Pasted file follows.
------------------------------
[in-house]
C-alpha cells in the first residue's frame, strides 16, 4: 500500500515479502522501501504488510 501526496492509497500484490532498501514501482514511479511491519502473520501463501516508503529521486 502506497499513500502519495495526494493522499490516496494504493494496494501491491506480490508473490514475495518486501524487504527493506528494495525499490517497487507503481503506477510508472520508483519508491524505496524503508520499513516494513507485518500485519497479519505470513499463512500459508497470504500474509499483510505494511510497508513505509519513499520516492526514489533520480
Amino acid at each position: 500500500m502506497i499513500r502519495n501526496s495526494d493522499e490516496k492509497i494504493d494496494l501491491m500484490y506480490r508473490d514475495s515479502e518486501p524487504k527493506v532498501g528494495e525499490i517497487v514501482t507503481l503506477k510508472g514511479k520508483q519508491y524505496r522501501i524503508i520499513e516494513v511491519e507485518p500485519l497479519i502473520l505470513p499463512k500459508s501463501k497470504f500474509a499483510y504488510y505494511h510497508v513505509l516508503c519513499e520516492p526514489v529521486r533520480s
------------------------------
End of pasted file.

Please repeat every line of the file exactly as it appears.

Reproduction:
[in-house]
C-alpha cells in the first residue's frame, strides 16, 4: 500500500515479502522501501504488510 501526496492509497500484490532498501514501482514511479511491519502473520501463501516508503529521486 502506497499513500502519495495526494493522499490516496494504493494496494501491491506480490508473490514475495518486501524487504527493506528494495525499490517497487507503481503506477510508472520508483519508491524505496524503508520499513516494513507485518500485519497479519505470513499463512500459508497470504500474509499483510505494511510497508513505509519513499520516492526514489533520480
Amino acid at each position: 500500500m502506497i499513500r502519495n501526496s495526494d493522499e490516496k492509497i494504493d494496494l501491491m500484490y506480490r508473490d514475495s515479502e518486501p524487504k527493506v532498501g528494495e525499490i517497487v514501482t507503481l503506477k510508472g514511479k520508483q519508491y524505496r522501501i524503508i520499513e516494513v511491519e507485518p500485519l497479519i502473520l505470513p499463512k500459508s501463501k497470504f500474509a499483510y504488510y505494511h510497508v513505509l516508503c519513499e520516492p526514489v529521486r533520480s